Soybean prices reverse to close higher | Thursday, January 27, 2022
On Thursday, the CME Group's soybean market started lower, ended higher.
At the close, the March corn futures settled 1 3/4¢ lower at $6.25. May futures finished 2¢ lower at $6.23. December futures ended 6¢ lower at $5.66.
March soybean futures settled 8 1/4¢ higher at $14.48.
May soybean futures ended 7¢ higher at $14.54. New crop November soybean futures closed 4¢ higher at $13.38.
March wheat futures ended 18¢ lower at $7.77.
March soymeal futures closed 4.20 per short ton lower at $404.70.
March soy oil futures finished 0.41 higher at 64.34 per pound.
In the outside markets, the crude oil market is $0.86 per barrel lower at $86.49 the U.S. Dollar is higher, and the Dow Jones Industrials are 120 points lower (-0.35%) at 34,047.
Soybeans reverse higher
On Thursday, the CME Group's farm markets watch the soybean complex bounce higher.
At midsession, the March corn futures are 1 1/4¢ lower at $6.25. May futures are 1 1/2¢ lower at $6.23. December futures are 5 1/4¢ lower at $5.67.
March soybean futures are 11¢ higher at $14.51.
May soybean futures are 9¢ higher at $14.56. New crop November soybean futures are 9¢ higher at $13.43.
March wheat futures are 14¢ lower at $7.81.
March soymeal futures are 5.30 per short ton lower at $405.80.
March soy oil futures are 0.50 higher at 64.43 per pound.
In the outside markets, the crude oil market is $0.45 per barrel lower at $86.90 the U.S. Dollar is higher, and the Dow Jones Industrials are 245 points higher (+0.72%) at 34,413.
Lori Nelsen, Ever.ag, says that farmers should not fall asleep watching the markets, because wild moves could be up ahead.
"Yesterday, corn had a nice move higher, as we look to see if we can move the March contract past the $6.30 resistance level. And, soybeans passed through $14.30 resistance, Wednesday," Nelsen says.
Nelsen added, "Funds are buying; weather is dry; world relationships struggle; suggestions that we may likely see interest rates increase as soon as March to fight inflation; demand is strong; world supplies are tight; increasing U.S. carryouts, volatility, did I forget anything? It would be good to reward the market at these levels."
"A start to your new crop sales should be looked at, and also how options help you protect profitable levels for you," Nelsen says.
On Thursday, the CME group's farm markets are not reacting to strong weekly export figures.
In early trading, the March corn futures are 4¢ lower at $6.23. May futures are 3 3/4¢ lower at $6.21. December futures are 2 1/4¢ lower at $5.70.
March soybean futures are 1/4¢ higher at $14.40.
May soybean futures are 1/4¢ lower at $14.46. New crop November soybean futures are 4¢ higher at $13.38.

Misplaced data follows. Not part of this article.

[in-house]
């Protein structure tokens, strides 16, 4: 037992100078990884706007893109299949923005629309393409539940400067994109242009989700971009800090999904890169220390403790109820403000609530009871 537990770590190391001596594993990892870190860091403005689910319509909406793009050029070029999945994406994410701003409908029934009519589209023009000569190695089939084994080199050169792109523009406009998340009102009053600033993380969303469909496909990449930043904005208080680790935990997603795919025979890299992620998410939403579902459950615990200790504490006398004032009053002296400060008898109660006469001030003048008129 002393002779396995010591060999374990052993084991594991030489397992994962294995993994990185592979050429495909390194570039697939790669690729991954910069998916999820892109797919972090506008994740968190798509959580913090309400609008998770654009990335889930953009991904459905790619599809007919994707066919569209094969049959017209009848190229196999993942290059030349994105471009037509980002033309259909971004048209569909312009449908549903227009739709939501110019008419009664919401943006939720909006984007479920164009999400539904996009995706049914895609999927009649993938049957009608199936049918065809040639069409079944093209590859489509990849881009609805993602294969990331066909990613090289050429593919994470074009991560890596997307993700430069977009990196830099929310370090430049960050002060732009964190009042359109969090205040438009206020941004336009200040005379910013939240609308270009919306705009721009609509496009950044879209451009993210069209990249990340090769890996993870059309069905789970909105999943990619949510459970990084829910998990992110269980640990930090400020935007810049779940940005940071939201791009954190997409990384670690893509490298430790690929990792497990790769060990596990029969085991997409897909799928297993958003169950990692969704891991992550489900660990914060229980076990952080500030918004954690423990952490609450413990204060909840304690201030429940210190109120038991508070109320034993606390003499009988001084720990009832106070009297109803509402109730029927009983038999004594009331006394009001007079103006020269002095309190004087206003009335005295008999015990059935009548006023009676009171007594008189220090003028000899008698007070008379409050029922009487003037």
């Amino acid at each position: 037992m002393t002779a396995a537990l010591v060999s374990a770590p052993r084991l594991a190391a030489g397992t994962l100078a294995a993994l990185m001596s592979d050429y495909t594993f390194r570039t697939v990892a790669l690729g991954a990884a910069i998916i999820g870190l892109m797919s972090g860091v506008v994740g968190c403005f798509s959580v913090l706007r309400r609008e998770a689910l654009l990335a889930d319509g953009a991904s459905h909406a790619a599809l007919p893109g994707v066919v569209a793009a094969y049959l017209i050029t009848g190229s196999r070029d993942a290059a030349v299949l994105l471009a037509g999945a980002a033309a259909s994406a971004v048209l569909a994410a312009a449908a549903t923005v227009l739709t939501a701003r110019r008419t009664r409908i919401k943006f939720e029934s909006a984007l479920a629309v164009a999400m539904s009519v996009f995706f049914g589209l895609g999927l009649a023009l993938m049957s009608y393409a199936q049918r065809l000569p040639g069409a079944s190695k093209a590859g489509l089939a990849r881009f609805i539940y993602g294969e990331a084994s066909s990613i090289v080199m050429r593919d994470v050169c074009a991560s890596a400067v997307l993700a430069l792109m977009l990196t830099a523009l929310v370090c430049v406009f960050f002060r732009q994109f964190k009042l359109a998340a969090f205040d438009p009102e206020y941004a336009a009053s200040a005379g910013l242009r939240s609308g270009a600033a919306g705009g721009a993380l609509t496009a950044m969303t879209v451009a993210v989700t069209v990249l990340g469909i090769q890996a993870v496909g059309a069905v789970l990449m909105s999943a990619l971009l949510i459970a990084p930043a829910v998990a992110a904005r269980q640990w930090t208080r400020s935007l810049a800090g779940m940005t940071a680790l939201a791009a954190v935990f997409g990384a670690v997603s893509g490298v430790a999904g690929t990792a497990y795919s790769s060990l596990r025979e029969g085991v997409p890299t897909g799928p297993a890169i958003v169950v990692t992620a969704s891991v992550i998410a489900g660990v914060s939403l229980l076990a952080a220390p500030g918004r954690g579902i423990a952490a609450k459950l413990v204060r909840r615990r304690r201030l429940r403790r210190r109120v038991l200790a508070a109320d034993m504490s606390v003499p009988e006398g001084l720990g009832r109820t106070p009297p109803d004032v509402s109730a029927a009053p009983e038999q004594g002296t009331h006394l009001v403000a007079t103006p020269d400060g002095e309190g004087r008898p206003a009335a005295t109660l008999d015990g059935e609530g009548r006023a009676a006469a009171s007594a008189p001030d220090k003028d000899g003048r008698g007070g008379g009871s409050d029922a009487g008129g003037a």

March wheat futures are 12 3/4¢ lower at $7.82.
March soymeal futures are 0.80 per short ton lower at $399.70.
March soy oil futures are 0.67 higher at 64.60 per pound.
In the outside markets, the crude oil market is $1.08 per barrel higher at $88.43 the U.S. Dollar is higher, and the Dow Jones Industrials are 321 points higher (+0.94%) at 34,489.
Separately, the USDA’s Weekly Export Sales Report Thursday shows strong demand figures for corn and soybeans.
Corn= 1.56 million metric tons (mmt.) (55.2 million bushels) vs. the trade expectations of 600,000-1.20 mmt. U.S. corn weekly exports need to average 21.0 million bushels to meet the USDA's marketing year target.
Soybeans= 1.22 mmt. (37.7 million bushels) vs. the trade's expectation of 500,000 mt-1.3 mmt. Of the total, China bought 738,000 mt. U.S. soybean weekly exports need to average 13.6 million bushels to meet the USDA's marketing year target.
Wheat= 736,700 mt. vs. the trade's expectation of 200,000-600,000 mt.
Soybean meal= 231,100 mt. vs. the trade's expectation of 100,000-500,000 mt.
Bob Linneman, Kluis Advisors, says that investors are watching the news headlines.
"Some news outlets are hopeful that the Russia/Ukraine story will be dealt with by world politics and not tanks. The Federal Reserve announcement on Wednesday was to leave interest rates unchanged. However, they did indicate more action would be likely in the March meeting. They are trying to prepare the market for higher interest rates to combat inflation," Linneman stated in a note to customers.
Linneman added, "The strength in soybeans could be attributed to report from Safras and Mercado (a Brazilian ag consultant) that Brazilian soybean exports for 2022 will be 85.5 million tons, down from the prior estimate of 90 million tons. The current target from the USDA has Brazil exports at 94 million tons. This would greatly change the world balance sheet if it becomes reality."